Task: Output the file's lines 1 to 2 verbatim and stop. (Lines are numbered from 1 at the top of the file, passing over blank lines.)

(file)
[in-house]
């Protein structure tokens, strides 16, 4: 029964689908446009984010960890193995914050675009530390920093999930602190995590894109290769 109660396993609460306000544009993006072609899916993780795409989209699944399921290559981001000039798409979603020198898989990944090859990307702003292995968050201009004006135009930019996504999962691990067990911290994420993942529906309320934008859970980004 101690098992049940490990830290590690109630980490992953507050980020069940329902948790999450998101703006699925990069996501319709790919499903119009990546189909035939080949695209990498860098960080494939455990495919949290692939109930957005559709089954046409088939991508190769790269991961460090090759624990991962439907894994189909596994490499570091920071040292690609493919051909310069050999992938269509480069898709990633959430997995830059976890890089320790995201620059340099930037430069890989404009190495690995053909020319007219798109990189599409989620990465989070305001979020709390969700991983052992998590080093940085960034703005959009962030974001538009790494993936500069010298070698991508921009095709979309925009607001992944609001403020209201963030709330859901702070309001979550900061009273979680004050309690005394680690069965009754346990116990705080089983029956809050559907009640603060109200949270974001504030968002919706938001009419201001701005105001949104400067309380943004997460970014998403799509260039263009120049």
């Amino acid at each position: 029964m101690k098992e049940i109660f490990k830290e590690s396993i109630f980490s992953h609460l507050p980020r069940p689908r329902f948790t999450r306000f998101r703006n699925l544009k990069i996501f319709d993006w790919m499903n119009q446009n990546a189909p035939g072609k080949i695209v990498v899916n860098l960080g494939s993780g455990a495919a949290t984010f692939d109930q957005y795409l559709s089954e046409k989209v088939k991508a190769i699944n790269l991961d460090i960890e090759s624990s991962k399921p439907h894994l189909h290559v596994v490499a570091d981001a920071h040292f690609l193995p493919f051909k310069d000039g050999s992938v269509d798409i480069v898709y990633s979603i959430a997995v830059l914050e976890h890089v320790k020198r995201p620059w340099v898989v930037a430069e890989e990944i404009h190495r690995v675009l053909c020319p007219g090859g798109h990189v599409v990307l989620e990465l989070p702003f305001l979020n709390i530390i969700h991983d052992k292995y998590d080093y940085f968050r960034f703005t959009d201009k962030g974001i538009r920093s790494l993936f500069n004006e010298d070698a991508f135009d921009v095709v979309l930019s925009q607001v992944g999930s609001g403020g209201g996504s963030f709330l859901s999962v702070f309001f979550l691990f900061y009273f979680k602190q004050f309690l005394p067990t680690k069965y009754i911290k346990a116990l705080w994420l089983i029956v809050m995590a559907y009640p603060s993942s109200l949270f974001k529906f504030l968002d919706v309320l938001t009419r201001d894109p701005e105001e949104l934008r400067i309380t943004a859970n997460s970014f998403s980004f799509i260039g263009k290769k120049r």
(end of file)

[in-house]
């Protein structure tokens, strides 16, 4: 029964689908446009984010960890193995914050675009530390920093999930602190995590894109290769 109660396993609460306000544009993006072609899916993780795409989209699944399921290559981001000039798409979603020198898989990944090859990307702003292995968050201009004006135009930019996504999962691990067990911290994420993942529906309320934008859970980004 101690098992049940490990830290590690109630980490992953507050980020069940329902948790999450998101703006699925990069996501319709790919499903119009990546189909035939080949695209990498860098960080494939455990495919949290692939109930957005559709089954046409088939991508190769790269991961460090090759624990991962439907894994189909596994490499570091920071040292690609493919051909310069050999992938269509480069898709990633959430997995830059976890890089320790995201620059340099930037430069890989404009190495690995053909020319007219798109990189599409989620990465989070305001979020709390969700991983052992998590080093940085960034703005959009962030974001538009790494993936500069010298070698991508921009095709979309925009607001992944609001403020209201963030709330859901702070309001979550900061009273979680004050309690005394680690069965009754346990116990705080089983029956809050559907009640603060109200949270974001504030968002919706938001009419201001701005105001949104400067309380943004997460970014998403799509260039263009120049």